Objective: To determine feasibility of using the interactive Mobile Health and Rehabilitation (iMHere) system in spina bifida and its effects on psychosocial and medical outcomes.
Design: In a randomized controlled trial, 13 intervention participants using the iMHere system and receiving usual care and 10 control participants receiving usual care were followed for 1 year.
Results: Feasibility of use of the system was demonstrated by participants using a customized smartphone system for reminders to conduct various self-care tasks, upload photos of wounds, manage medications, complete mood surveys, and for secure messaging. High usage of the system was associated with positive changes in the subscales of the Adolescent Self-Management and Independence Scale II.
Conclusion: Use of the iMHere system in spina bifida is feasible and was associated with short-term self-reported improvements in self-management skill. This system holds promise for use in many diverse chronic care models to support and increase self-management skills.
From the Department of Physical Medicine and Rehabilitation, University of Pittsburgh Medical Center, Pittsburgh, Pennsylvania (BED); MGH Institute of Health Professions, Boston, Massachusetts (ADF); Departments of Rehabilitation Science and Technology (MM), and Health Information Management and Biomedical Informatics (BP), University of Pittsburgh, Pittsburgh, Pennsylvania; University of Pittsburgh School of Medicine, Pittsburgh, Pennsylvania (EY); Drexel University College of Medicine, Philadelphia, Pennsylvania (AM); Department of Health Information Management, University of Pittsburgh, Pittsburgh, Pennsylvania (GP, DXY, JM); Department of Occupational Therapy, University of Texas Medical Branch, Galveston, Texas (DMC); and Department of Rehabilitation Science and Technology, University of Pittsburgh, Pittsburgh, Pennsylvania (DMB).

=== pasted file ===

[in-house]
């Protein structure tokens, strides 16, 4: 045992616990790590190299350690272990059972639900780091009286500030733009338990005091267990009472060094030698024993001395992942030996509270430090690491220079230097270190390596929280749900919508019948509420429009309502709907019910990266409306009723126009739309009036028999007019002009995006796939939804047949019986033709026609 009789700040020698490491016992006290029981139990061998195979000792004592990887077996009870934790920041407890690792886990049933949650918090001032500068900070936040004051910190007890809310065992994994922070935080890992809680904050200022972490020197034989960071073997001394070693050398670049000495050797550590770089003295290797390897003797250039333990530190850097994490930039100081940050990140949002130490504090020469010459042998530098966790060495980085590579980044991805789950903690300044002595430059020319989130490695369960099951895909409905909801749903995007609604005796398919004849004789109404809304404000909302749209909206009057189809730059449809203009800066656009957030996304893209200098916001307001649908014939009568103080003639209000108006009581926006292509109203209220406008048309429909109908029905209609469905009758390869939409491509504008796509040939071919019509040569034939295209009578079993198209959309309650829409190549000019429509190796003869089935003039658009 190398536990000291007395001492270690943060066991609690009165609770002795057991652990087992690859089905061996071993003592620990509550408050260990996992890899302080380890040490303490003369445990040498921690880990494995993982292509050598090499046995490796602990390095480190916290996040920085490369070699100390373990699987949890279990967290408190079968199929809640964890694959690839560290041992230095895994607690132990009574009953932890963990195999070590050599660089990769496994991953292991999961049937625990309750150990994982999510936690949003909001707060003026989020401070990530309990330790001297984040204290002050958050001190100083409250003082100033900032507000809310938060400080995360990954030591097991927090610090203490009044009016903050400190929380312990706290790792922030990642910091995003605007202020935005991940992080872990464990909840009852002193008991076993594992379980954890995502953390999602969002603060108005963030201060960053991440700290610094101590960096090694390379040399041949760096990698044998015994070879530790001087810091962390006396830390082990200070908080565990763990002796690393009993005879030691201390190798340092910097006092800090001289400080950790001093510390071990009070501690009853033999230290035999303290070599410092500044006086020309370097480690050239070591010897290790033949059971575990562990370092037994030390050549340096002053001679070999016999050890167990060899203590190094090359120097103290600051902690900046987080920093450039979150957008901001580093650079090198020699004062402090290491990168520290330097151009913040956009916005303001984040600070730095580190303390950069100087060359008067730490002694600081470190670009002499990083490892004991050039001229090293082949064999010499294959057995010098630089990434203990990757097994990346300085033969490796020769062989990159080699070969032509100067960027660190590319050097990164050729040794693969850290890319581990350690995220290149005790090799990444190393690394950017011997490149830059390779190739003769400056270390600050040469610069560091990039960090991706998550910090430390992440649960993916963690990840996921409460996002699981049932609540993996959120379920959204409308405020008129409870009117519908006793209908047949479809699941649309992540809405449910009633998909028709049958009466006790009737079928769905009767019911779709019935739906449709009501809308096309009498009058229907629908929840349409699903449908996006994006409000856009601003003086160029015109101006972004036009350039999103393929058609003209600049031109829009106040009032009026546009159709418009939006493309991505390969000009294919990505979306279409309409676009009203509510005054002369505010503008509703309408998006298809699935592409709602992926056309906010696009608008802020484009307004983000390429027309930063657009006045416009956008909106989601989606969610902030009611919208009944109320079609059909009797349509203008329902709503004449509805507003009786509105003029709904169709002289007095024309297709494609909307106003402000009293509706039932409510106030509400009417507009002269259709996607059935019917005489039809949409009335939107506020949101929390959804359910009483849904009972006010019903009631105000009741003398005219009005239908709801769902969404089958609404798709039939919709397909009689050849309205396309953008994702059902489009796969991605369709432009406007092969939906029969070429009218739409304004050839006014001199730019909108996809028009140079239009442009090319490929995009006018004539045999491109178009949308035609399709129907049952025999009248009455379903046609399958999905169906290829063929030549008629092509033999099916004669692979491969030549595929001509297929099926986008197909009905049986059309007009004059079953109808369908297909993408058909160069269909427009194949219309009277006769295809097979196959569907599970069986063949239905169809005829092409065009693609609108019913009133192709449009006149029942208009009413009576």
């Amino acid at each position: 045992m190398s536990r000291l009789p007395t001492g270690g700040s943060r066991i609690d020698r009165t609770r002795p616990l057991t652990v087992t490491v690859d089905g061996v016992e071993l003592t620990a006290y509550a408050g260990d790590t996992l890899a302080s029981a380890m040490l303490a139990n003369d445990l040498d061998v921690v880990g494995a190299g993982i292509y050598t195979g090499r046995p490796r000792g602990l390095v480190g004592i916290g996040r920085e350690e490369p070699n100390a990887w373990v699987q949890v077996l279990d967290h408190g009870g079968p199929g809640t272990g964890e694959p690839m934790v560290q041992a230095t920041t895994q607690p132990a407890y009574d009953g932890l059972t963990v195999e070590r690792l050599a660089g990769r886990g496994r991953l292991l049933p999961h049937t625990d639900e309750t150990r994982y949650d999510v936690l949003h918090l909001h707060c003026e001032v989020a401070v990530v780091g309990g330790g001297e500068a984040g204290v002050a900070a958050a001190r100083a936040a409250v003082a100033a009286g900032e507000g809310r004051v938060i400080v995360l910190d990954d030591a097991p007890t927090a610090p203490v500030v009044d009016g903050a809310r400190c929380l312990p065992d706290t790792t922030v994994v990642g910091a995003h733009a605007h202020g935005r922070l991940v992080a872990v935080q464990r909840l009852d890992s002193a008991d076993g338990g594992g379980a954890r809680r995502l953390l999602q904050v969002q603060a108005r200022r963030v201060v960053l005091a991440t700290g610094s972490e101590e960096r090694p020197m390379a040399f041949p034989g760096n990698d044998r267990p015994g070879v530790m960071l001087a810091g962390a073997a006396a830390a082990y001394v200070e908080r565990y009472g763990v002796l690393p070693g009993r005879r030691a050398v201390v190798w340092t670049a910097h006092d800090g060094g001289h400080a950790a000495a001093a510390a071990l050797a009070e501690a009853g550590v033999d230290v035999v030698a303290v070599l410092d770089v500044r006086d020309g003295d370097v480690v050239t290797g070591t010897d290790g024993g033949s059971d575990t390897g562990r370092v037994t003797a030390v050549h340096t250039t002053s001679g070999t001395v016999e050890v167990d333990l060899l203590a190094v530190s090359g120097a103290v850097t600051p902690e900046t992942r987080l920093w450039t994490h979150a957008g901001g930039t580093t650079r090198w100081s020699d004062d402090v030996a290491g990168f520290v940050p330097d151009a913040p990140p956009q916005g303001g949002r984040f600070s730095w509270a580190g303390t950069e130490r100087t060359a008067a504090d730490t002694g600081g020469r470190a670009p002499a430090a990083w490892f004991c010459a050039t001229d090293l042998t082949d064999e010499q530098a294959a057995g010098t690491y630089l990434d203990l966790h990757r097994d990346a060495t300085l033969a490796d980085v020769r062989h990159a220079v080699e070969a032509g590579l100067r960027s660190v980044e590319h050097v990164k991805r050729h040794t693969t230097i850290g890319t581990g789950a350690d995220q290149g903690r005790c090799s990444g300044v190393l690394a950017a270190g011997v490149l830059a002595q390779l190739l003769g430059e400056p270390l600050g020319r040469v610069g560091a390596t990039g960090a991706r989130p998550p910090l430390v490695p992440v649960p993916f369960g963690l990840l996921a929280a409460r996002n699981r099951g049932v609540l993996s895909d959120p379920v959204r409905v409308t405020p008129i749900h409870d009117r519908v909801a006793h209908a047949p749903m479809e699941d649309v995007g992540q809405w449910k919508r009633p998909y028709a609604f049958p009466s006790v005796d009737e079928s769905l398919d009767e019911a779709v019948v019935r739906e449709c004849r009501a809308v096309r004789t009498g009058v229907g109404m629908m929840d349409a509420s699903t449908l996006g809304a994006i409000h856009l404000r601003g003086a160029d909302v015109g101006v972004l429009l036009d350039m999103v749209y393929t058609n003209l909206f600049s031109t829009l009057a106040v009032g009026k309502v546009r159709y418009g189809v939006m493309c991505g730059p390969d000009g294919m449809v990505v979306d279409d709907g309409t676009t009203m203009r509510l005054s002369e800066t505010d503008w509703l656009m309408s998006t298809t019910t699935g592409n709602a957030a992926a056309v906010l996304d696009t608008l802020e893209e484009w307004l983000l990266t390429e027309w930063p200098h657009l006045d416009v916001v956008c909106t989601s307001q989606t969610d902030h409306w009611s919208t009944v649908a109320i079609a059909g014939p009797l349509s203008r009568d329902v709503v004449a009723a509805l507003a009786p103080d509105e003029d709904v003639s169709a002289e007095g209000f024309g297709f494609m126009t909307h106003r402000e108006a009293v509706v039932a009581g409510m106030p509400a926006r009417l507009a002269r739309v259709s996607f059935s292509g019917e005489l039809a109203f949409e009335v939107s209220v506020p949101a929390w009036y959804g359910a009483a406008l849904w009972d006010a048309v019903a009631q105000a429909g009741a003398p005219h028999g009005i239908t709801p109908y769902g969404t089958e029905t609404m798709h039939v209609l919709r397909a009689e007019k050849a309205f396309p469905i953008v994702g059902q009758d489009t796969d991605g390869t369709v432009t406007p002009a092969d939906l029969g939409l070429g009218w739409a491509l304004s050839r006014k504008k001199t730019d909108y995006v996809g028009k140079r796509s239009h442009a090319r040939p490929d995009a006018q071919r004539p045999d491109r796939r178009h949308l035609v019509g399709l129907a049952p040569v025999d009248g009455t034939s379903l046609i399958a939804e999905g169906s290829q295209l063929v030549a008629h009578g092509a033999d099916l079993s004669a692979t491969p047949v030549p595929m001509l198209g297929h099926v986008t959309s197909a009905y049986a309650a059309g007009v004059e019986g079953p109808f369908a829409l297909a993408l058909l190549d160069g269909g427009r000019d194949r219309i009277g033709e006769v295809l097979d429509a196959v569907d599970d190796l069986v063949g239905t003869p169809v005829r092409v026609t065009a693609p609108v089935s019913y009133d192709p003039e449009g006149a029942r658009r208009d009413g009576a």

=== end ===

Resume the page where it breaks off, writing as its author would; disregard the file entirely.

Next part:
All correspondence and requests for reprints should be addressed to: Brad E. Dicianno, MD, Department of Physical Medicine and Rehabilitation, Human Engineering Research Laboratories, University of Pittsburgh School of Medicine, 6425 Penn Ave, Suite 400, Pittsburgh, PA 15206.
This manuscript has not been published and is not under consideration for publication elsewhere. Data from this manuscript were accepted as part of an abstract and were presented at the AAP 2015 Annual Assembly. Drs. Dicianno, Parmanto, McCue, Brienza, and Yu, and Mr. Pramana are all inventors of the iMHere system with no other financial interests in this technology. Dr. Fairman is an inventor of iMHere and also is CEO of UbiCue, Inc, which is a startup company that has licensed iMHere from the University of Pittsburgh. This study was funded by the National Institute on Disability, Independent Living, and Rehabilitation Research (NIDILRR) grant 90DP5004-01-00 (RERC from Cloud to Smartphone: Empowering and Accessible ICT), grant 0DP0064-01-00 (DRRP Promoting Independence & Self-management using mHealth), and grant 90RE5004-01-00 (RERC on Telerehabilitation), the Verizon Foundation, and the National Institutes of Health (NIH) grants 1R21HD071810-01A1 and 5T35AT005933-02. Financial disclosure statements have been obtained, and no conflicts of interest have been reported by the authors or by any individuals in control of the content of this article.